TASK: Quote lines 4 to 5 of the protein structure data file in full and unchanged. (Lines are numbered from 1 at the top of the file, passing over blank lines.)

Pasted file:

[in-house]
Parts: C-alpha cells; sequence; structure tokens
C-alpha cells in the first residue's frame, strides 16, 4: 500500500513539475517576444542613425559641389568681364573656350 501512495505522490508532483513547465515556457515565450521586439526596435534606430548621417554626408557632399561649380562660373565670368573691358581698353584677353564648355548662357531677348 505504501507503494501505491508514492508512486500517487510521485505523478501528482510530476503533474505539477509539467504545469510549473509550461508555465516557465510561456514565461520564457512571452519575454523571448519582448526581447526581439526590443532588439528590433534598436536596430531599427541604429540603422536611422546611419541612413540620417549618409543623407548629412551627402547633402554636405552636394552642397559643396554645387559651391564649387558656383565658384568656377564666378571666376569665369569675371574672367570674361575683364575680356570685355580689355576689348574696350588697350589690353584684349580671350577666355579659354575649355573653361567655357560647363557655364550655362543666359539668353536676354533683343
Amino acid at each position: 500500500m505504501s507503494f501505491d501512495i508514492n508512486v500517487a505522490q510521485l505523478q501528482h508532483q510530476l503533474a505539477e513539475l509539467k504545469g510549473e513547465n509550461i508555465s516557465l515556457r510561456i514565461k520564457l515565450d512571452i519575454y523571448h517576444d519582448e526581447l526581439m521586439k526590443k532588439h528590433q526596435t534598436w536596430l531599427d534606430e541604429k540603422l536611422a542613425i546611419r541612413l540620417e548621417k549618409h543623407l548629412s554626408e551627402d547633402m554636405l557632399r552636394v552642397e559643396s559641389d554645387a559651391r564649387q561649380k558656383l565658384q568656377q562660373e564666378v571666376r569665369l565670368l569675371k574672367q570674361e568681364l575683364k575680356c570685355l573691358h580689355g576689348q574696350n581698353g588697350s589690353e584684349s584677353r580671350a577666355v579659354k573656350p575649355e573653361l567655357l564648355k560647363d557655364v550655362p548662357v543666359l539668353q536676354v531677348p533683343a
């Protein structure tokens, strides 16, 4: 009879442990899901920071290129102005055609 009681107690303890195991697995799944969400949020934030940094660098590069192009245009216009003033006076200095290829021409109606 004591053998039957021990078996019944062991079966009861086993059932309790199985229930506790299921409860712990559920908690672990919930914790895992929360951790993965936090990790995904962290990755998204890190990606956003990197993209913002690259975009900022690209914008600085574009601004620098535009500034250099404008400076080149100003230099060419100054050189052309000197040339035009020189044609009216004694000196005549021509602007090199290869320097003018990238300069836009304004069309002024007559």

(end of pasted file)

Amino acid at each position: 500500500m505504501s507503494f501505491d501512495i508514492n508512486v500517487a505522490q510521485l505523478q501528482h508532483q510530476l503533474a505539477e513539475l509539467k504545469g510549473e513547465n509550461i508555465s516557465l515556457r510561456i514565461k520564457l515565450d512571452i519575454y523571448h517576444d519582448e526581447l526581439m521586439k526590443k532588439h528590433q526596435t534598436w536596430l531599427d534606430e541604429k540603422l536611422a542613425i546611419r541612413l540620417e548621417k549618409h543623407l548629412s554626408e551627402d547633402m554636405l557632399r552636394v552642397e559643396s559641389d554645387a559651391r564649387q561649380k558656383l565658384q568656377q562660373e564666378v571666376r569665369l565670368l569675371k574672367q570674361e568681364l575683364k575680356c570685355l573691358h580689355g576689348q574696350n581698353g588697350s589690353e584684349s584677353r580671350a577666355v579659354k573656350p575649355e573653361l567655357l564648355k560647363d557655364v550655362p548662357v543666359l539668353q536676354v531677348p533683343a
């Protein structure tokens, strides 16, 4: 009879442990899901920071290129102005055609 009681107690303890195991697995799944969400949020934030940094660098590069192009245009216009003033006076200095290829021409109606 004591053998039957021990078996019944062991079966009861086993059932309790199985229930506790299921409860712990559920908690672990919930914790895992929360951790993965936090990790995904962290990755998204890190990606956003990197993209913002690259975009900022690209914008600085574009601004620098535009500034250099404008400076080149100003230099060419100054050189052309000197040339035009020189044609009216004694000196005549021509602007090199290869320097003018990238300069836009304004069309002024007559």